Peter Gordon: Casserole meat, to fry or not to fry?

By Peter Gordon

2 comments

The executive chef of dine by Peter Gordon at SkyCity answers your cuisine questions.

A stew's flavour, if not its juiciness, is enhanced by first frying off the meat. Photo / Carolyn Robertson
A stew's flavour, if not its juiciness, is enhanced by first frying off the meat. Photo / Carolyn Robertson

Most recipes ask you to prep meat by patting dry and frying before making a casserole; why is this necessary?

- Joan and Peter Minchin

Your question is interesting because although the browning of meat does add extra flavour, it doesn't actually make the meat stew any juicier. In many ways it's an urban myth that browning meat will make a better meal, but even with all the evidence laid out in front of me, I still do it.

I watched a cooking show once, many years ago, and in it the presenter cooked several pieces of meat, weighing them before and after cooking. It obviously made sense that the heaviest piece at the end of cooking would be the juiciest as the extra weight would come from the moisture trapped inside the steak. The first steak was cooked at low heat, fairly briefly, and then baked at around 90C. The last steak (and there were three in between) was seared in a fiercely hot pan until caramelised on both sides, then roasted at 180C until cooked.

All steaks were rested for 5 minutes before slicing (essential in keeping as many juices inside the meat as possible) and then we were shown the meat being weighed and sliced. The last cooked steak was the lightest, and the first cooked the heaviest. What this proved was that although we think searing meat will make it juicier - it doesn't do that at all.

I'm not sure if you've been following the trend of sous vide cooking, whereby meat, fish and vegetables - and a slightly now-boring plethora of eggs poached for many hours at a particularly low temperature (I'll admit, in reality I love an egg fried in huge amounts of olive oil and butter until it is crispy) - are cooked under vacuum at lowish temperatures for extended periods of time, before being served to diners. This style of cooking is one of many kitchen trends globally, and in many ways it achieves what it sets out to do - keeping food juicy and moist. But where it falls down is the meat just doesn't taste as good as something off the grill or barbecue. Steamed meat just isn't always that appealing.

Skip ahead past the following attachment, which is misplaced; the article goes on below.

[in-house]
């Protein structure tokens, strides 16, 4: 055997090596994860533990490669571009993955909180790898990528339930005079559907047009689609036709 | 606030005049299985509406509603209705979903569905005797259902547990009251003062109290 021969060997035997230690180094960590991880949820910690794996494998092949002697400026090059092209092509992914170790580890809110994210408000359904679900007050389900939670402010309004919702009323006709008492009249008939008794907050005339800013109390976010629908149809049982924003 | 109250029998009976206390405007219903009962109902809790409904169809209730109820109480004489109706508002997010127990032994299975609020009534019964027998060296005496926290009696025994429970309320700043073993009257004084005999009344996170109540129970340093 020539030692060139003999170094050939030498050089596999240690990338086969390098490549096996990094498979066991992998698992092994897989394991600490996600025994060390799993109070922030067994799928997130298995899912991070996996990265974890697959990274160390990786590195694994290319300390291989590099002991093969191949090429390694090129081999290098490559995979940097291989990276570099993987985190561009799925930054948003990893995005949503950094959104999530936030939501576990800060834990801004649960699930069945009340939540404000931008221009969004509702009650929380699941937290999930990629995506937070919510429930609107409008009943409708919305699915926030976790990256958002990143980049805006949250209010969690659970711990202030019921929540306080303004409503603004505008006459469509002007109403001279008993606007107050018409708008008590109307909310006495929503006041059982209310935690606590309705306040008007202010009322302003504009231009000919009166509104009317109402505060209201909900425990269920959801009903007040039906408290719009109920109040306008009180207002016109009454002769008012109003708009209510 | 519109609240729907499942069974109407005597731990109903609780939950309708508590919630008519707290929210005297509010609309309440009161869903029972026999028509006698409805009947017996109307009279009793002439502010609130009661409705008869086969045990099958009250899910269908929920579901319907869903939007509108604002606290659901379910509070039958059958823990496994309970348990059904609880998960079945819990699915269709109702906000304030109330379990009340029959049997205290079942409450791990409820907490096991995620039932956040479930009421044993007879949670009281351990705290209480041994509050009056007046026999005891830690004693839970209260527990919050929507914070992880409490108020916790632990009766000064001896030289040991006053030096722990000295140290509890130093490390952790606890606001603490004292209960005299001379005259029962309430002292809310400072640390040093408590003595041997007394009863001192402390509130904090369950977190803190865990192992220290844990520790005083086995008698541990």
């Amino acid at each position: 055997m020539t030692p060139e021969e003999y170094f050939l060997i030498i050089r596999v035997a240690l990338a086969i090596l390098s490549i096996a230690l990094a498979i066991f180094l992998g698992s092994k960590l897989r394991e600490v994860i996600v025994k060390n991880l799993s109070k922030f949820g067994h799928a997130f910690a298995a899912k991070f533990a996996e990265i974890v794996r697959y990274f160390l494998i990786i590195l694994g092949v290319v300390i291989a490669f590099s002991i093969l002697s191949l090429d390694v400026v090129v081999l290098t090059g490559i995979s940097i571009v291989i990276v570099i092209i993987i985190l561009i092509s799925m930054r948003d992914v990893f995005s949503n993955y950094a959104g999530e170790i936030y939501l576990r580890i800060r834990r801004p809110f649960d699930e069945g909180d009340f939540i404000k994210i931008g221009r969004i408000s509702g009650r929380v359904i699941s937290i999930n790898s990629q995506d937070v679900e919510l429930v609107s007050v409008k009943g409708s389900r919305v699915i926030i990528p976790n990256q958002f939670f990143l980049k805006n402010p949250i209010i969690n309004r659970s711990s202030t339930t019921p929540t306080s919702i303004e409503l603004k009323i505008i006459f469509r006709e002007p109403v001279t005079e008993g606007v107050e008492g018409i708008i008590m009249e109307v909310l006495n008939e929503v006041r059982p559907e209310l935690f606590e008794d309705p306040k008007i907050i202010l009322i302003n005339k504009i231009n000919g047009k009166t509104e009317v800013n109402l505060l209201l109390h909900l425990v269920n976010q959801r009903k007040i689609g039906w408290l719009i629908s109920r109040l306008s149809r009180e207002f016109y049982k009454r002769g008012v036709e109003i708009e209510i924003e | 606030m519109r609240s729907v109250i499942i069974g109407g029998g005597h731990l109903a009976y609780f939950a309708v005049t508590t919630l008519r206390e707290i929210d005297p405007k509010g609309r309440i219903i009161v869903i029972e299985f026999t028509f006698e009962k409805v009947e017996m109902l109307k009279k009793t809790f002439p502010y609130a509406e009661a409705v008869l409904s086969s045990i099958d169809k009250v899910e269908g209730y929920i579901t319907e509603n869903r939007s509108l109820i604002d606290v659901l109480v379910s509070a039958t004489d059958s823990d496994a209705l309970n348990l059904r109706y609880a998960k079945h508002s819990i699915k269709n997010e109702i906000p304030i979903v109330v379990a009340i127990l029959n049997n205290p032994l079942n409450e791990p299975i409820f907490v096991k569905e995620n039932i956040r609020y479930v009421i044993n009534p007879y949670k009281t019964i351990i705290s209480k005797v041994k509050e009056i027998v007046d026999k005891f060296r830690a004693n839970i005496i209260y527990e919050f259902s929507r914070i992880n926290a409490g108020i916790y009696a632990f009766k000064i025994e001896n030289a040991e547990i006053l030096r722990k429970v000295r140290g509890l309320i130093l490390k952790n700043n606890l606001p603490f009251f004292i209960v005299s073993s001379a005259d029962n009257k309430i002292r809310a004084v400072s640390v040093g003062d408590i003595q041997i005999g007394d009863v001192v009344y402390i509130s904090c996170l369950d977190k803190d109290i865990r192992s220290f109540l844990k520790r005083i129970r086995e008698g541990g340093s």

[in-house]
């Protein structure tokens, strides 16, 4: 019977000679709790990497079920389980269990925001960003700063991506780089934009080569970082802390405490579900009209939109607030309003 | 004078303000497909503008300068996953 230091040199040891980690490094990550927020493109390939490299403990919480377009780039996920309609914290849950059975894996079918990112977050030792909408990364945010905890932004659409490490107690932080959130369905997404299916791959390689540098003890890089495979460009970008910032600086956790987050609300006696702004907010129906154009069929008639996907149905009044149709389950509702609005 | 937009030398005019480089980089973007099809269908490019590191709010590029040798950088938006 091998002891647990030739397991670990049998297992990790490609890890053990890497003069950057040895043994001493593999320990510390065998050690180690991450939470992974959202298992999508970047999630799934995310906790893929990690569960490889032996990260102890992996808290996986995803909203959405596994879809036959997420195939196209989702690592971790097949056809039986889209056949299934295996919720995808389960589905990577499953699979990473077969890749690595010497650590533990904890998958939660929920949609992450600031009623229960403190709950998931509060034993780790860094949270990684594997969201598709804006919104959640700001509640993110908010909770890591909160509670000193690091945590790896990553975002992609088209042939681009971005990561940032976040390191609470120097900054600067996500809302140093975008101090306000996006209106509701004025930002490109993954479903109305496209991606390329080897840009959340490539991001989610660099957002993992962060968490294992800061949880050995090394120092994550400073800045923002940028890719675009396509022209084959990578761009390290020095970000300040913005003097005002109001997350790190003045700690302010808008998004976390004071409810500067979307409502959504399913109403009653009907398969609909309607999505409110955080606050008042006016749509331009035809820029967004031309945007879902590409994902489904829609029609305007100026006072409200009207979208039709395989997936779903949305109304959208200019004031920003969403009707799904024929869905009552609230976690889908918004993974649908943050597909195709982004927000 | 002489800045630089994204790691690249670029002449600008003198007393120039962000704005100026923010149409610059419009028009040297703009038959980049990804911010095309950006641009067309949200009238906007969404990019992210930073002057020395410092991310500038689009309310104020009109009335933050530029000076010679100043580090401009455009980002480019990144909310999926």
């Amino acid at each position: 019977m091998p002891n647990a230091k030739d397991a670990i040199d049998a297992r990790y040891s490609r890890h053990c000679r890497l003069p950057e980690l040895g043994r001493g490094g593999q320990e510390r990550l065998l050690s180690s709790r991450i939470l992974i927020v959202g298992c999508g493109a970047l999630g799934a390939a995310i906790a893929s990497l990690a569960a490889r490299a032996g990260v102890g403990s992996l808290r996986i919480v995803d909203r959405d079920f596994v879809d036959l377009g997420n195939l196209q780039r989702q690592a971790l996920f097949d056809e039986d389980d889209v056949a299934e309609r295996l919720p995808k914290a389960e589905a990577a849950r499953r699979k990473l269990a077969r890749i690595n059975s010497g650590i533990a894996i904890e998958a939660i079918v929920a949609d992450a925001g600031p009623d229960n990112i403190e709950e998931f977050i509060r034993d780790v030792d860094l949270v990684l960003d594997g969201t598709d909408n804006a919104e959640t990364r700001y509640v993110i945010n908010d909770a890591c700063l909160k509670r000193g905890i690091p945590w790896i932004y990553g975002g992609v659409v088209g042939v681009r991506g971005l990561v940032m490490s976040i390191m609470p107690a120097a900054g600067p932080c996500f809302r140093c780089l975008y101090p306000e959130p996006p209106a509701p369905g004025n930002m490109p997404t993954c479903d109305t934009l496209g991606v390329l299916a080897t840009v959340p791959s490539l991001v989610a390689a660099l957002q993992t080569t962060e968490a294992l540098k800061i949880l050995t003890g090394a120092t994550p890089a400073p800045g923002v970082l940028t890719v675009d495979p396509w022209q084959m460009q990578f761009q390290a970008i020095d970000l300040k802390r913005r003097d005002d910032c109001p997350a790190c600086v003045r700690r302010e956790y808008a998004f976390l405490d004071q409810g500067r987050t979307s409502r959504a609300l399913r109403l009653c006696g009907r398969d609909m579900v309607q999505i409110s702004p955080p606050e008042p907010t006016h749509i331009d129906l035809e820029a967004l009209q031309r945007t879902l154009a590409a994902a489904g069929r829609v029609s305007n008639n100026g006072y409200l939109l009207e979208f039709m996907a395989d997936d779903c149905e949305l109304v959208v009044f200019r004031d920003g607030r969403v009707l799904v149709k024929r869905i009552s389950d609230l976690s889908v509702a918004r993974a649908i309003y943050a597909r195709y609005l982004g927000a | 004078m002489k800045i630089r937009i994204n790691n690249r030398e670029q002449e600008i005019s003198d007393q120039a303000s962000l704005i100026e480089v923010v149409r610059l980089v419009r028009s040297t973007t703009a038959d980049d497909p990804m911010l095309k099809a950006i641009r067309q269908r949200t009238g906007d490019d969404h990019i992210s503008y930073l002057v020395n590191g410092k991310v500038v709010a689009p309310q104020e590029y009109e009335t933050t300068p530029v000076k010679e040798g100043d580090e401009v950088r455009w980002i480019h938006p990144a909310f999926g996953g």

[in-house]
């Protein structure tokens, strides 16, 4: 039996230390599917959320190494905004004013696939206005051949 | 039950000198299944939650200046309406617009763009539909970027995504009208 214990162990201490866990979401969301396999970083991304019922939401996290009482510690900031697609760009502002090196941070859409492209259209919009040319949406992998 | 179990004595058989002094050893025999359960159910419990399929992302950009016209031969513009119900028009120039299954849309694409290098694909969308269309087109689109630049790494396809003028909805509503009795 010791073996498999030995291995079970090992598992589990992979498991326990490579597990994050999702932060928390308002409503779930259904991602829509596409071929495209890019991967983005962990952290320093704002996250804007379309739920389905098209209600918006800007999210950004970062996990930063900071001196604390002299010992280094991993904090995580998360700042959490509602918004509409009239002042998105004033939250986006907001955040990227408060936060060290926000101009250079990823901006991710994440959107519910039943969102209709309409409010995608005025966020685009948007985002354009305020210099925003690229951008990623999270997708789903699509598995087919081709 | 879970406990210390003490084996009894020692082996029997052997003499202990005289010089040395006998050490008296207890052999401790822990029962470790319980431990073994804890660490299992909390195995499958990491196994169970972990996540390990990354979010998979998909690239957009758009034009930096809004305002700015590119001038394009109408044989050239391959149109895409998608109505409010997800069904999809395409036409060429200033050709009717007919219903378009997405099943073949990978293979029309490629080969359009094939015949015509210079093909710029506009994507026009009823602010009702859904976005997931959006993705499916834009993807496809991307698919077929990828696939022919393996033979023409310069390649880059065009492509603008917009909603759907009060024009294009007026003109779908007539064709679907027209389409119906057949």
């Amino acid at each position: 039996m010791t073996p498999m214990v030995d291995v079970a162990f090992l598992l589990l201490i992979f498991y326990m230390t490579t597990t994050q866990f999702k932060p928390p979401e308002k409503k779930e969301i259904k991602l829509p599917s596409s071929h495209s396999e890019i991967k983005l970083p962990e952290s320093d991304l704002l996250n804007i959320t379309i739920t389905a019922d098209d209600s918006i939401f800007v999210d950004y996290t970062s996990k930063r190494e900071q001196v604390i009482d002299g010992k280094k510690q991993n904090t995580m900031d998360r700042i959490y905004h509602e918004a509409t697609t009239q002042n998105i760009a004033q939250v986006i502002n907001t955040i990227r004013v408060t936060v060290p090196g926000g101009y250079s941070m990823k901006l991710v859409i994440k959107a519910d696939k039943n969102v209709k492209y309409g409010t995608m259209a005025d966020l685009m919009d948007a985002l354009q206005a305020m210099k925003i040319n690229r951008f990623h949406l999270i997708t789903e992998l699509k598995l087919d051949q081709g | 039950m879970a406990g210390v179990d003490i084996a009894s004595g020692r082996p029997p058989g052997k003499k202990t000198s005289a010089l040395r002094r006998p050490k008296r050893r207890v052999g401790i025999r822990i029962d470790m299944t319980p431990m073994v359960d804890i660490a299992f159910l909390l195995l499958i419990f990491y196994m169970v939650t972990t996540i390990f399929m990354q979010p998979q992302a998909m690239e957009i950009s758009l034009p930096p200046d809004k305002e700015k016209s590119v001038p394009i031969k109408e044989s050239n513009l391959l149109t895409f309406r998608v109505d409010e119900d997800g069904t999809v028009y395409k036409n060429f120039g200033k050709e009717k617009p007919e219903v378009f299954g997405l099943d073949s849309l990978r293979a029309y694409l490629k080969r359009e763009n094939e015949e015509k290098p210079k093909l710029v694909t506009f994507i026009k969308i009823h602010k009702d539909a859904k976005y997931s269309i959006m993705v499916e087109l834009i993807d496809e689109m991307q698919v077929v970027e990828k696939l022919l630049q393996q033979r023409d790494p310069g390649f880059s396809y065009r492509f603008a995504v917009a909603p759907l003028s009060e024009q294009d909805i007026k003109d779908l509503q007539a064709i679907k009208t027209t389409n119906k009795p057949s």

However, what you can do with a piece of sous-vide cooked meat (and even that from a steamer) is to colour the meat once it has been cooked. Pop it in a hot pan with some lovely olive oil, duck fat or butter, which suddenly brings the two best characteristics of these differing cooking styles together. You end up with something melt-in-the-mouth juicy as well as being caramelised and a little crunchy.

So, to get back to your question - if you have the time and can be bothered, cook half a casserole by patting dry and frying the meat and onions before adding all the other goodies, and in another pot just place everything in together without browning the meat, onions or garlic and otherwise make it the same. Cook for the same amount of time until tender, and taste and compare the finished dishes. They'll be quite different and I bet you'll prefer the browned one, even if the meat is a little tighter in texture. I think our palates simply appreciate the effect flames and high heat give to a meal when compared to something gently poached. Either way, always cook stews with enough moisture to cover the ingredients and cook until tender - an undercooked casserole is not a pleasant thing.

* To ask Peter a question, click on the Email Peter link below.

- NZ Herald

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